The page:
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Innovation in humanitarian assistance—a systematic literature review


The promise of innovation in humanitarian contexts has generated an expanding literature, from academics as well as practitioners. However, the field has become characterised by conceptual ambiguity and insular approaches, inhibiting the integration of findings and best practices. Therefore, this paper aims to identify the key concepts, definitions, and themes in humanitarian innovation (HI) research by applying a systematic literature review and content analysis. Based on data from 301 publications, we analyse scholarly and practitioner articles addressing the topic of humanitarian innovation. Our analysis suggests that efforts to reform the humanitarian system by leveraging innovation have been primarily ad hoc, fragmented, and serving miscellaneous separate objectives. This results in the implementation of incremental improvements, rather than transformative change throughout the sector. To bridge the gap between the various conceptualisations of HI, we propose a conceptual framework that provides a system perspective on HI, which includes the institutions, actors, contextual factors, and outputs of the system. The implications of our finding for further research and policy are discussed as well.

Points for practitioners

• Ensure active participation and inclusion of affected populations in innovation agendas and processes.

• Strengthen collaborative efforts among actors (donors, practitioners, private sector, intermediaries, NGOs) in humanitarian sector to increase coordination, knowledge exchange, and bundling of resources for innovation.

• Facilitate evidence-based approaches and data-driven decision-making, for the operationalisation of appropriate innovations.

• Increase the quality and quantity of funding going to innovation actors, and steer funding towards innovations explicitly catering to the needs of affected populations.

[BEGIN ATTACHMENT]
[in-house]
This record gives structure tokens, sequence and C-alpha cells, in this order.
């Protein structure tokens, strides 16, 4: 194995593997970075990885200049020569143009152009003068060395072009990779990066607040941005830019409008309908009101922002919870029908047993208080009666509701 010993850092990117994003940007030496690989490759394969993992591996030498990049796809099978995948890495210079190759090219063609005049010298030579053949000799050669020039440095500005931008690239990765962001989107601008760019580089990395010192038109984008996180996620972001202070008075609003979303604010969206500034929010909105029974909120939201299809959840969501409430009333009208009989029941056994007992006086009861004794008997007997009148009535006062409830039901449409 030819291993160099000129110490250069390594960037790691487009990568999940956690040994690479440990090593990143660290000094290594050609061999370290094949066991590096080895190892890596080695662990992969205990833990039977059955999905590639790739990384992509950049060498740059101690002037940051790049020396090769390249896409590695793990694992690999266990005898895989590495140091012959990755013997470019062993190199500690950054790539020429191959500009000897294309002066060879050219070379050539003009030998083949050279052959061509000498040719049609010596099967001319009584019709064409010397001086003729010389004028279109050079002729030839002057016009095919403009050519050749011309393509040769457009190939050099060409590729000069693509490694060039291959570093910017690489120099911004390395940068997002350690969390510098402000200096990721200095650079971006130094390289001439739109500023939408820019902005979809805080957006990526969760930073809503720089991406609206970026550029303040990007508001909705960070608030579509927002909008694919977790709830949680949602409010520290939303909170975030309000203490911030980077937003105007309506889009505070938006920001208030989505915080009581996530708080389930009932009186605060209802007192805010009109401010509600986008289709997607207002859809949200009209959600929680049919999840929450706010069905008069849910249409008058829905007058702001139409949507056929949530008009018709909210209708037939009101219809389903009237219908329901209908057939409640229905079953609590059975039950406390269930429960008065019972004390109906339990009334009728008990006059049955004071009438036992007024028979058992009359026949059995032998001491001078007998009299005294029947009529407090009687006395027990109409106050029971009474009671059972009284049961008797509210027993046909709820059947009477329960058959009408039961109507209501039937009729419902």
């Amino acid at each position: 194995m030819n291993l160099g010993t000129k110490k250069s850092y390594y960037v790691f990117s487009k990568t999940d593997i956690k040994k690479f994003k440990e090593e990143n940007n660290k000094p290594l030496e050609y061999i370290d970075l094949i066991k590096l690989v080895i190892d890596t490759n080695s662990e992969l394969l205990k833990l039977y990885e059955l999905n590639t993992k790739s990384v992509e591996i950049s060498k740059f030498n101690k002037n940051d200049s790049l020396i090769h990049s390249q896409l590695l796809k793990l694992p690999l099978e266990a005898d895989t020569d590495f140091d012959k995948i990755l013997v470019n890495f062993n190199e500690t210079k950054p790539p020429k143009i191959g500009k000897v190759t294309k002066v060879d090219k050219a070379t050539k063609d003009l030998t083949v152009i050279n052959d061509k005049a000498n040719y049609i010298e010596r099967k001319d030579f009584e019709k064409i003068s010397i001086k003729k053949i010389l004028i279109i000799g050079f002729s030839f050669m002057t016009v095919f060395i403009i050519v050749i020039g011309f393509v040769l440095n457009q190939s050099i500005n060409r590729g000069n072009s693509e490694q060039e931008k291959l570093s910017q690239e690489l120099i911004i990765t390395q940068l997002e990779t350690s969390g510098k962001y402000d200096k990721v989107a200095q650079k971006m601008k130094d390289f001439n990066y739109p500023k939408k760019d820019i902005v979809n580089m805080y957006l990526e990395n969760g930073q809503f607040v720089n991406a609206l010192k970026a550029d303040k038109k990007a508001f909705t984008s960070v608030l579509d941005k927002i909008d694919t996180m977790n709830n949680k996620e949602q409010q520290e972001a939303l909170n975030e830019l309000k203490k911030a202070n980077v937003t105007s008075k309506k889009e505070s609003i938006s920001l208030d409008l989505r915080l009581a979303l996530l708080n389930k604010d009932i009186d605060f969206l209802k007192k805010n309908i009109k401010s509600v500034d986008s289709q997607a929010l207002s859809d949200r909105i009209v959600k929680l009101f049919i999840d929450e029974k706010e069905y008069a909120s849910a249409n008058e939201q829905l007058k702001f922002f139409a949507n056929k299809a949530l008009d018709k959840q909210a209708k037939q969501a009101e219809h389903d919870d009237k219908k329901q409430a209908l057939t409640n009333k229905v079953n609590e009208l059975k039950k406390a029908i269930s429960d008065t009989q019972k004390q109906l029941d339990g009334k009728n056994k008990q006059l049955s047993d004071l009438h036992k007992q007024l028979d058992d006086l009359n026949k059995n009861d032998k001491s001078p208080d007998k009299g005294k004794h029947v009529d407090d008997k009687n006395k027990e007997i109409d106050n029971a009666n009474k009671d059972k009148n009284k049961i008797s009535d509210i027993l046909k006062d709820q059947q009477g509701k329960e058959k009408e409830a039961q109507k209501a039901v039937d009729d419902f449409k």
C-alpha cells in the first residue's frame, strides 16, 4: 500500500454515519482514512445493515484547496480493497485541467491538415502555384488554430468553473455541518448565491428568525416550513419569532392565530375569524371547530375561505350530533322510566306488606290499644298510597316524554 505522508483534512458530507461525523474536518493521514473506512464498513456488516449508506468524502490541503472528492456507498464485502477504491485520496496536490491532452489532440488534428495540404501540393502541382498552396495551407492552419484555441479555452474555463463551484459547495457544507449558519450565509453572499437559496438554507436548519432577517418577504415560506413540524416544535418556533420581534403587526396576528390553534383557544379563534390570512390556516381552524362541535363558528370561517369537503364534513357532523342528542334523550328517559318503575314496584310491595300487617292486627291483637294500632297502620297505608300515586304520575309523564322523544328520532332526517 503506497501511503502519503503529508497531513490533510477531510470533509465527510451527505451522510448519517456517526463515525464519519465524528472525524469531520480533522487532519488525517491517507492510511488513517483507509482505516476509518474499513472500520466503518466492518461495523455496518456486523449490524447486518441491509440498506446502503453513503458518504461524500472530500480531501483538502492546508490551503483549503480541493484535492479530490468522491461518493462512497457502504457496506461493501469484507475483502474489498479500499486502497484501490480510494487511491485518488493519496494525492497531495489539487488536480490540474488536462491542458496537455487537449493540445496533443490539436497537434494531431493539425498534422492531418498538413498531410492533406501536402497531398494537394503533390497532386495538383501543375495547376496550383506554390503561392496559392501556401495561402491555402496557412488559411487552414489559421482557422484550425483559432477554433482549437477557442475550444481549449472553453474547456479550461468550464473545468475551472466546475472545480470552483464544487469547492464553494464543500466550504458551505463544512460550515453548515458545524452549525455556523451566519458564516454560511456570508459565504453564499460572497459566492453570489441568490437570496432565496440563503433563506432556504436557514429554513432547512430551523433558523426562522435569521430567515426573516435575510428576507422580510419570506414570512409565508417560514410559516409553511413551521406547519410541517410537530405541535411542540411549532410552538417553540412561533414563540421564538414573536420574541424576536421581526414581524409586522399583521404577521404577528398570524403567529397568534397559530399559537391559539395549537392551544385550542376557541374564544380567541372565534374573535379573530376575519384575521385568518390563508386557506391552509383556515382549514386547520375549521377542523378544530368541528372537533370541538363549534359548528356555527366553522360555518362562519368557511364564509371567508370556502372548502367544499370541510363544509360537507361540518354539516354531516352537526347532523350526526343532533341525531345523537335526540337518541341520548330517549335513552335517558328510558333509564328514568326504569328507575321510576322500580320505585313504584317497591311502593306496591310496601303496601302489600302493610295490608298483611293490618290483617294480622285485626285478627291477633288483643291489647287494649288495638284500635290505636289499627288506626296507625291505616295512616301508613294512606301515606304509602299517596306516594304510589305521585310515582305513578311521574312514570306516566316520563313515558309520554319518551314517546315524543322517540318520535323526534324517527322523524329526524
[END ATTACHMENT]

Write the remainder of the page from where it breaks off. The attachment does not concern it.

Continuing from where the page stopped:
Graphical Abstract


There is a rising operational and financial deficit in the capacity of governments and humanitarian organisations to respond to humanitarian needs, as challenges facing international humanitarian action are growing in scale, scope, and complexity. While absolute funding for humanitarian relief has been continuously increasing, it is not able to keep up with the growing requirements, as assessed by Humanitarian Response Plans (HRPs) for different regions and countries (OCHA 2022). This situation has been compounded by the global coronavirus pandemic, which created enormous demand and at the same time limited the availability and mobility of human, physical, and financial resources (Rush  et al. 2021). Additionally, the war in Ukraine led to a grave humanitarian crisis in the country itself and its ripple effects are felt in the global food and energy markets (OCHA 2022). Overall, in 2022, 274 million people need humanitarian assistance and protection, a significant increase from 235 million people in 2021, which was already the highest figure in decades (OCHA 2022).

Given the increasing needs, and the pressure on the scarce resources available to address them, there has been a recognition within the humanitarian sector of the necessity for radical change to deliver better aid (Chandran 2015; Finnigan and Farkas 2019; Ramalingam 2013). Consequently, over the past decade, the humanitarian sector has begun investing more heavily in innovation, seeking new and more efficient solutions to address humanitarian crises and narrow the funding gap in the sector. Yet, while ‘innovation’ has become a prominent concept in the humanitarian sector, a counternarrative has formed that decries innovation’s seeming inability to bring about transformational change in the sector. Fundamentally, it is unclear to what degree humanitarian innovation (HI) has had a positive impact on humanitarian practices and whether it can achieve transformative change. Furthermore, the discussion around the subject is presently fragmented, lacks conceptual clarity, and fails to coherently identify the most potent levers for impact. We therefore ask the research question:

What is the state of the art of humanitarian innovation?

This question is split into several sub-questions:

  • How has the literature on humanitarian innovation evolved since 2015?

  • How is (successful) innovation in different contexts of humanitarian assistance being defined by different actors?

  • Which innovations are being introduced into humanitarian contexts?

    • Which sectors are most affected by humanitarian innovation?

    • Which types of innovations are introduced?

    • Who is the primary target of humanitarian innovation?

    • Which strategies are applied in managing humanitarian innovation?

  • What are the primary themes/factors impacting innovation performance?

Hence, the purpose of this article is to review both the academic and practitioner literature to assess how the concept of humanitarian innovation has been applied and has evolved over time. This includes identifying definitions of key concepts, the characteristics of the innovations in humanitarian contexts, as well as their level of success. Furthermore, the study synthesises factors impacting the performance of humanitarian innovation, thereby outlining trends and leverage points that can be used to improve the innovation outputs in the humanitarian system.